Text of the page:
Flexible exceptions to copyright have negative economic costs, says study

For years, the Computer & Communications Industry Association (CCIA ), an organization that represents Google, Yahoo and other companies in the computer, Internet, information technology, and telecommunications industries, have advocated for broad copyright exceptions arguing that they substantially contribute to economic growth. In a series of studies culminating in a 2011 paper published by the CCIA titled Fair Use in the U.S. Economy, the claim was made that a group of identifiable industries called the “fair use industries” accounted, in 2008 and 2009, for an average of $4.6 billion in revenues in the U.S. In a similar paper published by the CCIA in 2010 titled Economic contribution of EU industries relying on exceptions and limitations to copyright, the claim was made that the value added generated by industries in the EU relying on exceptions and limitations to copyright amounted to $1.1 trillion or 9.3% of GDP in 2007.

In August this year the Australian Digital Alliance, a body representing copyright users including Google, Yahoo, and other computer, Internet, information technology, and telecommunications industries, universities and library associations, published two papers written by Lateral Economics (LE) that adapted and applied the methodology used in the US and EU to Australia. The first, titled Exceptional Industries attempted to measure the size of Australia’s  industries that rely on copyright exceptions and limitations, concluding that in 2010 they contributed 14% to Australia’s GDP or $182 billion. The second, Excepting the Future, went further and claimed that the value of introducing a set of unspecified “flexible exceptions” into Australia’s copyright law would produce a welfare gain to its economy of $593 million while having “negligible downsides for rights holders”.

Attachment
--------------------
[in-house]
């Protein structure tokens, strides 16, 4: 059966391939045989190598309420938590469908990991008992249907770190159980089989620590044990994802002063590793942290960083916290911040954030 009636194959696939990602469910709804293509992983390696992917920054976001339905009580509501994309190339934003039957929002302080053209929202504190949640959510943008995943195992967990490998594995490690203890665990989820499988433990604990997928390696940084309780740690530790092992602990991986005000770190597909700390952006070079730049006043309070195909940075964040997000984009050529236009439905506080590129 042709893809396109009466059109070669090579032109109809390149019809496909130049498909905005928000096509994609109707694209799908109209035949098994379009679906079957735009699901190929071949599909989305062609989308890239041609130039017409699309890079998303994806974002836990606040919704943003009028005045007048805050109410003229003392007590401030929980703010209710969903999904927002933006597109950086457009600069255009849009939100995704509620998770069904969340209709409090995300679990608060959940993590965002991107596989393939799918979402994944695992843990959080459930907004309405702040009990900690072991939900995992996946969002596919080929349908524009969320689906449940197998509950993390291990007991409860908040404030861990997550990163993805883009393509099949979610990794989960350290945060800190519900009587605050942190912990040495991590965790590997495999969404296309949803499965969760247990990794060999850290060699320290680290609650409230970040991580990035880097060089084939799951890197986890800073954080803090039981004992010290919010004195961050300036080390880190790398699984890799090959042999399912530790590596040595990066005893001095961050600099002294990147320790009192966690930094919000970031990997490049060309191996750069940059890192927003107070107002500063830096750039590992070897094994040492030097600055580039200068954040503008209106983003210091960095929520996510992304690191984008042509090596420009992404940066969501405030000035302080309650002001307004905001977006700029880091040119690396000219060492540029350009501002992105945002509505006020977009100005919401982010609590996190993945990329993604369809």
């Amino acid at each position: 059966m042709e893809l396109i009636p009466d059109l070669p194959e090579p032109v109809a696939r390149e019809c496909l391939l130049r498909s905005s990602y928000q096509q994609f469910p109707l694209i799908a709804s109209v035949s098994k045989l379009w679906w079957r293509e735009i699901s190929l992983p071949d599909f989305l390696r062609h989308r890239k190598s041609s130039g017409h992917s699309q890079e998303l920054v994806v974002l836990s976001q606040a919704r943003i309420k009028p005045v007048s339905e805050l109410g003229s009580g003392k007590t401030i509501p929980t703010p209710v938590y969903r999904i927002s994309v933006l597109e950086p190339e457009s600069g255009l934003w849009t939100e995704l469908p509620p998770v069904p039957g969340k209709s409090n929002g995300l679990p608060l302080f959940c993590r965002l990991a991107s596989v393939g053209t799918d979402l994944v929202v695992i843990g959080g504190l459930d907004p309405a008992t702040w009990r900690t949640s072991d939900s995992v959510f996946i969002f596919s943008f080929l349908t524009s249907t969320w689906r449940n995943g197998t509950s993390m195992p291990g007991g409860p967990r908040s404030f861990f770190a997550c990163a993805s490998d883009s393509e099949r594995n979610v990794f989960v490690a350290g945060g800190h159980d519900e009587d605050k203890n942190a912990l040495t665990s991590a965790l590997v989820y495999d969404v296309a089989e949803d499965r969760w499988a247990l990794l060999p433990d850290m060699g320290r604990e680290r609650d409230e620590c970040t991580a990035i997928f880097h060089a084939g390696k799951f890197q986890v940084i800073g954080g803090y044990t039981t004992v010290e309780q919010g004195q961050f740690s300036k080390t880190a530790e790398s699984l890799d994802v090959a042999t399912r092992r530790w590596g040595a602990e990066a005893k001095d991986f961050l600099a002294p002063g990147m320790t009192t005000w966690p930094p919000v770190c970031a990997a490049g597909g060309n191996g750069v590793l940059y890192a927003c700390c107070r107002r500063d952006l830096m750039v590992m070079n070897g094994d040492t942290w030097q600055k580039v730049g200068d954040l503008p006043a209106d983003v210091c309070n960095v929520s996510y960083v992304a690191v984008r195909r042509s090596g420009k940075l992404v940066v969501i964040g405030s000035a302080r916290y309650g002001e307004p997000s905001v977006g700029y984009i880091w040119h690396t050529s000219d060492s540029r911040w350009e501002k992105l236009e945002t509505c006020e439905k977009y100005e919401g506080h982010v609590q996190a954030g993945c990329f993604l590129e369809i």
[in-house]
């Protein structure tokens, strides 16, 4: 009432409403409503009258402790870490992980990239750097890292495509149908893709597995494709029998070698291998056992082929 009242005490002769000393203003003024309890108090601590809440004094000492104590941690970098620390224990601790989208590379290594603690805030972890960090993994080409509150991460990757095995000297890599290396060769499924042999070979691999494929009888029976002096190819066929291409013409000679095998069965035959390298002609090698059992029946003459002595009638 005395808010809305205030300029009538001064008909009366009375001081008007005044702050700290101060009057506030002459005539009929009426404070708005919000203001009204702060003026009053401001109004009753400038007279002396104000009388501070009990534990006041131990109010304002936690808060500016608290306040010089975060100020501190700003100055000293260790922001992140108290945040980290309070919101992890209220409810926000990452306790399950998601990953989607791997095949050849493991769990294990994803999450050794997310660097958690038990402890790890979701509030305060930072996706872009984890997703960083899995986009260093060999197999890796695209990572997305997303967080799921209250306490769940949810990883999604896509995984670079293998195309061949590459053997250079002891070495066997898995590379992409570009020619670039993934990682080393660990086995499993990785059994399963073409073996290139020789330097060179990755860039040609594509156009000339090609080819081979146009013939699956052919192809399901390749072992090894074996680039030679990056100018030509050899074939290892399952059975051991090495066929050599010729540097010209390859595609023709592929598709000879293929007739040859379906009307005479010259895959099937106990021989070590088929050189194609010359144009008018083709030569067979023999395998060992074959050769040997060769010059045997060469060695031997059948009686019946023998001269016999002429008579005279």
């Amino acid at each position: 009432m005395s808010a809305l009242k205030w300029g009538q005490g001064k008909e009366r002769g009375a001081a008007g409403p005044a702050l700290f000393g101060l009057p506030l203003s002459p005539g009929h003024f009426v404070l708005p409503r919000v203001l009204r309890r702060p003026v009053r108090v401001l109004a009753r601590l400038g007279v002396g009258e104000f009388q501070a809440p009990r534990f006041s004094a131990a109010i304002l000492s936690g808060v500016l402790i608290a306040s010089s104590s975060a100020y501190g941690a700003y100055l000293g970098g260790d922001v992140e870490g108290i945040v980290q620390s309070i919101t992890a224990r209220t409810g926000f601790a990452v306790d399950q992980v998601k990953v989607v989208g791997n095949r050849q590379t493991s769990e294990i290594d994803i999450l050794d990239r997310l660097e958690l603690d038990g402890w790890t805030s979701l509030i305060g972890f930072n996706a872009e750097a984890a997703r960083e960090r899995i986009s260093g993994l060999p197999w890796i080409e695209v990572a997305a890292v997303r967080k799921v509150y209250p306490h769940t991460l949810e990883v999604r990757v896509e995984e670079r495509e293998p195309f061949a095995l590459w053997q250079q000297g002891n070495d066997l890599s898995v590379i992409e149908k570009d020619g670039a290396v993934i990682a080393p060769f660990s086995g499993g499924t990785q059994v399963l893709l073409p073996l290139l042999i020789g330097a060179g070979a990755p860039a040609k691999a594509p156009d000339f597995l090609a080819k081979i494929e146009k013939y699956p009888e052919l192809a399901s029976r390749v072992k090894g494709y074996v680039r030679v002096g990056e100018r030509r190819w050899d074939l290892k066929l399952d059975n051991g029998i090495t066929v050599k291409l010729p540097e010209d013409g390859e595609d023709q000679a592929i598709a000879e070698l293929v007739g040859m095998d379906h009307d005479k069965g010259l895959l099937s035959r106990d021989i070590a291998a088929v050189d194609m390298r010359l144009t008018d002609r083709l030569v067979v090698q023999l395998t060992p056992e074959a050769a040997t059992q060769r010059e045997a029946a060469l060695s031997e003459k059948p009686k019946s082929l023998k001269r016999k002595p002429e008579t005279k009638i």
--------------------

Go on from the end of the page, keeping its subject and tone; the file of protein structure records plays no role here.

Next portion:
The methodology and conclusions in the Australian studies, and by implication the U.S. and EU studies published by the CCIA, were critically reviewed by Dr. George Barker, the Director of the Centre for Law and Economics, at the ANU College Of Law, Australian National University in the paper titled Estimating the Economic Effects of Fair Use and Other Copyright Exceptions: A Critique of Recent Research in Australia, US, Europe and Singapore.  Dr Barker concluded that contrary to what the studies asserted, “economic theory suggests that any weakening in the enforcement of copyright, through introduction of ill defined exceptions and safe harbours of the kind promoted in the LE reports, would have significant negative economic costs, and little or no benefit.” Further, if “there are flexible copyright ‘exceptions’ and better crafted ‘safe harbours’ that would make a substantial contribution to Australia’s economic growth and innovation, with negligible downsides for rights holders, then in all likelihood they would have already been agreed to in the market or may be expected to emerge over time through automated market based electronic payment systems.”